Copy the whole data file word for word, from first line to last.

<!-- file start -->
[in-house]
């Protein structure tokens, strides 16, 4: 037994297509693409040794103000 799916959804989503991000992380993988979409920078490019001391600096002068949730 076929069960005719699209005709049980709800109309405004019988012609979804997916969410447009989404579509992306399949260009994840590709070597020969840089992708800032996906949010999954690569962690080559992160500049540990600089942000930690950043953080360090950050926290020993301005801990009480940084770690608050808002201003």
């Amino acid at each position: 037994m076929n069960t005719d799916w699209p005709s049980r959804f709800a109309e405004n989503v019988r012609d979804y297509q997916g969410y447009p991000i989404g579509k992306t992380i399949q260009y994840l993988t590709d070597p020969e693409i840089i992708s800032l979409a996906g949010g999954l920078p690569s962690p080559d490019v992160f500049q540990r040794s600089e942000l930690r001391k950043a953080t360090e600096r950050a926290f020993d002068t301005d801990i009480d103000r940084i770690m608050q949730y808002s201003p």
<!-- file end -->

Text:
[in-house]
């Protein structure tokens, strides 16, 4: 037994297509693409040794103000 799916959804989503991000992380993988979409920078490019001391600096002068949730 076929069960005719699209005709049980709800109309405004019988012609979804997916969410447009989404579509992306399949260009994840590709070597020969840089992708800032996906949010999954690569962690080559992160500049540990600089942000930690950043953080360090950050926290020993301005801990009480940084770690608050808002201003």
């Amino acid at each position: 037994m076929n069960t005719d799916w699209p005709s049980r959804f709800a109309e405004n989503v019988r012609d979804y297509q997916g969410y447009p991000i989404g579509k992306t992380i399949q260009y994840l993988t590709d070597p020969e693409i840089i992708s800032l979409a996906g949010g999954l920078p690569s962690p080559d490019v992160f500049q540990r040794s600089e942000l930690r001391k950043a953080t360090e600096r950050a926290f020993d002068t301005d801990i009480d103000r940084i770690m608050q949730y808002s201003p």